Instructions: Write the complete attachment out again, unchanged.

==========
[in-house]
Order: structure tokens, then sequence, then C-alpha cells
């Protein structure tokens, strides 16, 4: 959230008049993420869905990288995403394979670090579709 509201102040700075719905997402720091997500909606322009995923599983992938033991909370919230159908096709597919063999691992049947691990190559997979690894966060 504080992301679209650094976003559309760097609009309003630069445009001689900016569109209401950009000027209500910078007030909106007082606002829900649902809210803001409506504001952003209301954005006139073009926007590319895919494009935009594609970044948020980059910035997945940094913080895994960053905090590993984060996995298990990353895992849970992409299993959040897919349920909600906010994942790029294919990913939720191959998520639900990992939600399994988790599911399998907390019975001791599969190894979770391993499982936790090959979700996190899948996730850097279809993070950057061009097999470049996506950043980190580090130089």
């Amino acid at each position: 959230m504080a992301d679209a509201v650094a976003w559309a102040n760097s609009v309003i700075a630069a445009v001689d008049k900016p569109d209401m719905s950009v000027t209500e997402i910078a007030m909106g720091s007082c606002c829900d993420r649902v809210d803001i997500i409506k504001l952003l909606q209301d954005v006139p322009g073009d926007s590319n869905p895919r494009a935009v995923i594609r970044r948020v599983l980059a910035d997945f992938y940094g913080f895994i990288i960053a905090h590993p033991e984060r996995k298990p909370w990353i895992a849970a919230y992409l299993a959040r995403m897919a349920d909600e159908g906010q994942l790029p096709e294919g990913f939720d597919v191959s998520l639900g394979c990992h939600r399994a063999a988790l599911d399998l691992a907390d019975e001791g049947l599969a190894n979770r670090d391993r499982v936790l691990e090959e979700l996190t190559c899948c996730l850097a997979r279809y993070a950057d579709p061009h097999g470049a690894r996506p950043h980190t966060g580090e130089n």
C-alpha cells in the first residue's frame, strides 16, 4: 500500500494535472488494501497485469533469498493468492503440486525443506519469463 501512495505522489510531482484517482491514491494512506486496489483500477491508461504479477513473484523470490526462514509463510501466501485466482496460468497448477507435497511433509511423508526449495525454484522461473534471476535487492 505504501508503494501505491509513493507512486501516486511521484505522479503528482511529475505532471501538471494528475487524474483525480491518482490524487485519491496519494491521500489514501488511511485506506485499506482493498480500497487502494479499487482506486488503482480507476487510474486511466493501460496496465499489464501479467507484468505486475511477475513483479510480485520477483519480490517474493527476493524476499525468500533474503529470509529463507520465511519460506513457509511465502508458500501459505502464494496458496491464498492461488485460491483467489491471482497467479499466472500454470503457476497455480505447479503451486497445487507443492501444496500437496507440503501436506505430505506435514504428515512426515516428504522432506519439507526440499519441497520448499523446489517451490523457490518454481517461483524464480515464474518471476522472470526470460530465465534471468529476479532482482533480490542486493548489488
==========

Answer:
[in-house]
Order: structure tokens, then sequence, then C-alpha cells
């Protein structure tokens, strides 16, 4: 959230008049993420869905990288995403394979670090579709 509201102040700075719905997402720091997500909606322009995923599983992938033991909370919230159908096709597919063999691992049947691990190559997979690894966060 504080992301679209650094976003559309760097609009309003630069445009001689900016569109209401950009000027209500910078007030909106007082606002829900649902809210803001409506504001952003209301954005006139073009926007590319895919494009935009594609970044948020980059910035997945940094913080895994960053905090590993984060996995298990990353895992849970992409299993959040897919349920909600906010994942790029294919990913939720191959998520639900990992939600399994988790599911399998907390019975001791599969190894979770391993499982936790090959979700996190899948996730850097279809993070950057061009097999470049996506950043980190580090130089």
């Amino acid at each position: 959230m504080a992301d679209a509201v650094a976003w559309a102040n760097s609009v309003i700075a630069a445009v001689d008049k900016p569109d209401m719905s950009v000027t209500e997402i910078a007030m909106g720091s007082c606002c829900d993420r649902v809210d803001i997500i409506k504001l952003l909606q209301d954005v006139p322009g073009d926007s590319n869905p895919r494009a935009v995923i594609r970044r948020v599983l980059a910035d997945f992938y940094g913080f895994i990288i960053a905090h590993p033991e984060r996995k298990p909370w990353i895992a849970a919230y992409l299993a959040r995403m897919a349920d909600e159908g906010q994942l790029p096709e294919g990913f939720d597919v191959s998520l639900g394979c990992h939600r399994a063999a988790l599911d399998l691992a907390d019975e001791g049947l599969a190894n979770r670090d391993r499982v936790l691990e090959e979700l996190t190559c899948c996730l850097a997979r279809y993070a950057d579709p061009h097999g470049a690894r996506p950043h980190t966060g580090e130089n």
C-alpha cells in the first residue's frame, strides 16, 4: 500500500494535472488494501497485469533469498493468492503440486525443506519469463 501512495505522489510531482484517482491514491494512506486496489483500477491508461504479477513473484523470490526462514509463510501466501485466482496460468497448477507435497511433509511423508526449495525454484522461473534471476535487492 505504501508503494501505491509513493507512486501516486511521484505522479503528482511529475505532471501538471494528475487524474483525480491518482490524487485519491496519494491521500489514501488511511485506506485499506482493498480500497487502494479499487482506486488503482480507476487510474486511466493501460496496465499489464501479467507484468505486475511477475513483479510480485520477483519480490517474493527476493524476499525468500533474503529470509529463507520465511519460506513457509511465502508458500501459505502464494496458496491464498492461488485460491483467489491471482497467479499466472500454470503457476497455480505447479503451486497445487507443492501444496500437496507440503501436506505430505506435514504428515512426515516428504522432506519439507526440499519441497520448499523446489517451490523457490518454481517461483524464480515464474518471476522472470526470460530465465534471468529476479532482482533480490542486493548489488